Editor’s Note: The following article is from the excellent website, Renegade Tribune. If you don’t know who Charlie and His Orchestra were, check this out. Many of the songs are spot on in exposing the All-lies. They are also very funny and the musicians are obviously talented.
The year is 1941. You’re a young boy. An English boy to be precise. The Blitz is in full force, so you’re always on edge. Those nasty Germans could get you at any moment. While at school, while at home, you are constantly aware of the fact that the war is on and that this day could be your very last. But you have one respite from reality, the radio. You make it through every day in good spirits because you know that when you get home in the evening you can listen to your favorite dramas or perhaps even some music.
Your absolute favorite genre of music is Jazz. It’s unlike anything you’ve ever heard before. Exciting, invigorating, alien! One evening, when you’re sitting in front of the radio, turning the dials and eagerly searching for something good, you hear the beginning of a song you’re familiar with, the beat is unmistakable, the tempo, the rhythm, this is it, You’re Driving Me Crazy! It’s an American song and you turn it up as loud as your parents will let you, but as you’re listening, something strange happens.
What did you just hear? Winston Churchill? Jews? What’s going on? Before you know it your father is in a fury, your mother is worried, and the radio is turned off. You, the young English boy, are left to ponder those lyrics in silence. No more radio for you tonight.
So what exactly are you listening too? Joseph Goebbles clever propaganda invention: Charlie and his Orchestra. You might be thinking that Jazz music was banned in Germany under the Third Reich, and it was, but that doesn’t mean Goebbels was so short-sighted as to think it was something totally without use. The country still had musicians who wanted to play swing music, and Goebbels was going to give them a productive way to do so, by producing propaganda. Charlie and his Orchestra was a form of psychological warfare, used by the Germans against the Allies.
Charlie and His Orchestra was led by Karl Schwendler, an English speaking German who broadcast Nazi-themed swing and big-band hits every night on the medium-wave and short-wave bands throughout the 1930s and 1940’s to Canada, the US and Britain.
What Charlie and his Orchestra really showed me was that the Germans never lacked a sense of humor, even during World War 2, the darkest moment in human history. They were still able to find the comedy in everything from the British bombing campaigns against Germany, to the amoral character of Winston Churchill, and to the absurdity of the Allies support and inclusion of the Communist states of Russia in their forces. In total they recorded over 90 songs during their tenure as a band, many of which you can find on the internet today. Below, you can find some of their songs on Youtube, and there are also audio versions you can download.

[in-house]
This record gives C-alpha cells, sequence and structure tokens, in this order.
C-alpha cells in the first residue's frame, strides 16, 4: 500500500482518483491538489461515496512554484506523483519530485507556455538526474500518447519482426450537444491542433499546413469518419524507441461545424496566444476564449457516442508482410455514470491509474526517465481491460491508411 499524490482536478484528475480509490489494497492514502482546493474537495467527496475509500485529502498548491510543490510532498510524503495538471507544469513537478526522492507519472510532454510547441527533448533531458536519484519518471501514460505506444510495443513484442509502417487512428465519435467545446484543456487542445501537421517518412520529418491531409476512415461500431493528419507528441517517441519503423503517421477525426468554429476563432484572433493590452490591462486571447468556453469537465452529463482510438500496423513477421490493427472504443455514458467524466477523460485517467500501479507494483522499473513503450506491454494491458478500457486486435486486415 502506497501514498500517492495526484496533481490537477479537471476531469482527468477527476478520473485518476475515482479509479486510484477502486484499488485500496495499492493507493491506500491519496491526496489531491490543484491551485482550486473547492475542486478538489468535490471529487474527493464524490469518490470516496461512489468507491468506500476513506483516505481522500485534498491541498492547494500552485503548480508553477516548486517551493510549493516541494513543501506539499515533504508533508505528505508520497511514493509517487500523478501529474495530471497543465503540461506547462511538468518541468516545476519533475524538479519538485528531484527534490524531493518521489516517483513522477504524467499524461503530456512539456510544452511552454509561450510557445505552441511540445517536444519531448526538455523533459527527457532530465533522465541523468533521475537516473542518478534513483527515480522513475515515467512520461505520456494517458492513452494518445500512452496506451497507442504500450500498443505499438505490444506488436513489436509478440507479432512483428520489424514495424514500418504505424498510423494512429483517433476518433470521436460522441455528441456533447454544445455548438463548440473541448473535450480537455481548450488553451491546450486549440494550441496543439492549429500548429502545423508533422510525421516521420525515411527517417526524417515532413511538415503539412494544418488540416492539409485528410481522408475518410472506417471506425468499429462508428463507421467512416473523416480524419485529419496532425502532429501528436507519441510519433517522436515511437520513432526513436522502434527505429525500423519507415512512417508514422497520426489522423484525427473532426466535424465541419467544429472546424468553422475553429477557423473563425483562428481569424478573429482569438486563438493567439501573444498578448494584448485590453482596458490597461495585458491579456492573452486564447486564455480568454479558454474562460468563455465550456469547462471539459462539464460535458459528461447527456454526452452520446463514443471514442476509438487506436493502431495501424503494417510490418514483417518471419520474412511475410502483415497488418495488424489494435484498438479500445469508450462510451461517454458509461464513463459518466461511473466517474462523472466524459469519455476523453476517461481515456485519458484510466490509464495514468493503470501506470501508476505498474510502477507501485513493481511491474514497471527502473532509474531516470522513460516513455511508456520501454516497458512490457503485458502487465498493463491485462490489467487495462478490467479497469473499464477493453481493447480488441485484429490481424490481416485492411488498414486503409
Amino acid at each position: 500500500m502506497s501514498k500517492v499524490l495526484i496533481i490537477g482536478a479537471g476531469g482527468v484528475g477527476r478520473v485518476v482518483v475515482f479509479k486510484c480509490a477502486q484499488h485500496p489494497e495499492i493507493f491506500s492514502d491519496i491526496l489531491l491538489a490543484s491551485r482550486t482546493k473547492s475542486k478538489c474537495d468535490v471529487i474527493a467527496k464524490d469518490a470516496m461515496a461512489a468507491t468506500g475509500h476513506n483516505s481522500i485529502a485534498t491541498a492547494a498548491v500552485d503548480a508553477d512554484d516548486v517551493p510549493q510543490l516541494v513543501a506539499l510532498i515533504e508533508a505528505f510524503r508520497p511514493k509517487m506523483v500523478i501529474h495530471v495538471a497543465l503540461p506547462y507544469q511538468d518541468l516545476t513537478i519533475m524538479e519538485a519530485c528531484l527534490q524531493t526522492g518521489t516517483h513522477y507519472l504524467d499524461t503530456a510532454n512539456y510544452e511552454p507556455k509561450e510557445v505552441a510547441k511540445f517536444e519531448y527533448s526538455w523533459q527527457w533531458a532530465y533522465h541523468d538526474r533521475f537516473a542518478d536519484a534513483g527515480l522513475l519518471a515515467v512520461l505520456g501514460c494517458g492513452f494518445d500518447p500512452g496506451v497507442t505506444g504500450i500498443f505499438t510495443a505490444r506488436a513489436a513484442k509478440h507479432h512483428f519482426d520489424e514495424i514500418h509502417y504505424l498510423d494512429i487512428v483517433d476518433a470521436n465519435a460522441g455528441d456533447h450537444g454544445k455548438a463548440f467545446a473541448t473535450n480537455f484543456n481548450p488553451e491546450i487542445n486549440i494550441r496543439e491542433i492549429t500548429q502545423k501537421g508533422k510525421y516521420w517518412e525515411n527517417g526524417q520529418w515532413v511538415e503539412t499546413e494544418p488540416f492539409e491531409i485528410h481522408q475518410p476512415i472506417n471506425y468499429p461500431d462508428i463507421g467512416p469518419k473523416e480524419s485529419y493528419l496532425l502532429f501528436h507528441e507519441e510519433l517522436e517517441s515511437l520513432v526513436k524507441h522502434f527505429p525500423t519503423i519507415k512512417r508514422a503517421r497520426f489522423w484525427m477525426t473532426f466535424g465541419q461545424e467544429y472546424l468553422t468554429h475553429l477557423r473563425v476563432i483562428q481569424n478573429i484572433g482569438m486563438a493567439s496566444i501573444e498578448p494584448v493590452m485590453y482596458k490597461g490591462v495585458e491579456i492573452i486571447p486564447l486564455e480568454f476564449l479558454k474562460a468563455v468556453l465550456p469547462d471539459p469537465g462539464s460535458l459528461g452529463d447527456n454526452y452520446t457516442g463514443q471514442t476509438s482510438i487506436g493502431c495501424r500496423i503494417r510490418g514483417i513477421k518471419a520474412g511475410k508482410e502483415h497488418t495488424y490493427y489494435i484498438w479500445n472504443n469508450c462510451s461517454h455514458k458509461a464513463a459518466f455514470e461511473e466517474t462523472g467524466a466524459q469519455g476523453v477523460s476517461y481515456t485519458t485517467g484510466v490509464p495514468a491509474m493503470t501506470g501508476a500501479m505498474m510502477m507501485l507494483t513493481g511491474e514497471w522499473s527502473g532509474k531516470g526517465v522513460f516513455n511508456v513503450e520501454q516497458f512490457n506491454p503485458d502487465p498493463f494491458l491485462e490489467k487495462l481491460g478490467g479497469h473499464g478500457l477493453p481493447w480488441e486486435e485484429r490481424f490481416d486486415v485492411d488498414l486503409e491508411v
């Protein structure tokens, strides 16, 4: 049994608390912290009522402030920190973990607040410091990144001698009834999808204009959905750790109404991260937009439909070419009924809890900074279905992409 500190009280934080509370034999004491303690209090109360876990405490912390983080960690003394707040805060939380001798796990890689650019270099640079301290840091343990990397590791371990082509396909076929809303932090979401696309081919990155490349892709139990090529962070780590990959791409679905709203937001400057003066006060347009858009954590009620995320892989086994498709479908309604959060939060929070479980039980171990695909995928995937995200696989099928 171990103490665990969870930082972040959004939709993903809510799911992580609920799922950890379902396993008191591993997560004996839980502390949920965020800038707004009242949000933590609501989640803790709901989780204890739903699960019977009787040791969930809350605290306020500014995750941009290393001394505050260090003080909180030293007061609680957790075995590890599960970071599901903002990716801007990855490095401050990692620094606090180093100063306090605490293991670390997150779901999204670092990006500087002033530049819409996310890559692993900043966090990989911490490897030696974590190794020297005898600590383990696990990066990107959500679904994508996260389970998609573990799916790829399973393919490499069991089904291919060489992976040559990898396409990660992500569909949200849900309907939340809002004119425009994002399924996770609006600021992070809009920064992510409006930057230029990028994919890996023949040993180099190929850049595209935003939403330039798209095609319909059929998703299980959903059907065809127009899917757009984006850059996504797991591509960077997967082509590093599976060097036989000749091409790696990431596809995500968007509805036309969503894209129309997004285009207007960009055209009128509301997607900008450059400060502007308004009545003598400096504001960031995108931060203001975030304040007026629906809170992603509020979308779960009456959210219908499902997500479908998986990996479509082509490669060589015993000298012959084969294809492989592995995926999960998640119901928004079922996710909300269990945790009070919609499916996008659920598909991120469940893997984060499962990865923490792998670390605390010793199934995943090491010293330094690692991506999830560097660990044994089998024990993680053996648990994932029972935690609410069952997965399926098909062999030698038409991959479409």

In a 1928 speech, Goebbels discusses that when you learn of an idea that rings true, you can’t keep it to yourself and must tell as many as you can. The National Socialists discovered this, and spread their ideas any way they could. If you listen to the lyrics of Charlie and his Orchestra you will discover that what their “propaganda” was saying was the truth! History has flipped the role of liar on the National Socialists, and made the Allies look like they were telling the truth. Now we know that it was the Allies who were the All-Lies all that time, and the National Socialists were attempting to truthfully inform their own citizens as well as people from allied countries.
“An idea always lives in individuals. It seeks an individual to transmit its great intellectual force. It becomes alive in a brain, and seeks escape through the mouth. The idea is preached by individuals, individuals who will never be satisfied to have the knowledge remain theirs alone. You know that from experience. When one knows something one does not keep it hidden like a buried treasure, rather one seeks to tell others. One looks for people who should know it. One feels that everyone else should know to, for one feels alone when no one else knows. For example, if I see a beautiful painting in an art gallery, I have the need to tell others. I meet a good friend and say to him: “I have found a wonderful picture. I have to show it to you.” The same is true of ideas. If an idea lives in an individual, he has the urge to tell others. There is some mysterious force in us that drives us to tell others. The greater and simpler the idea is, the more it relates to daily life, the more one has the desire to tell everyone about it.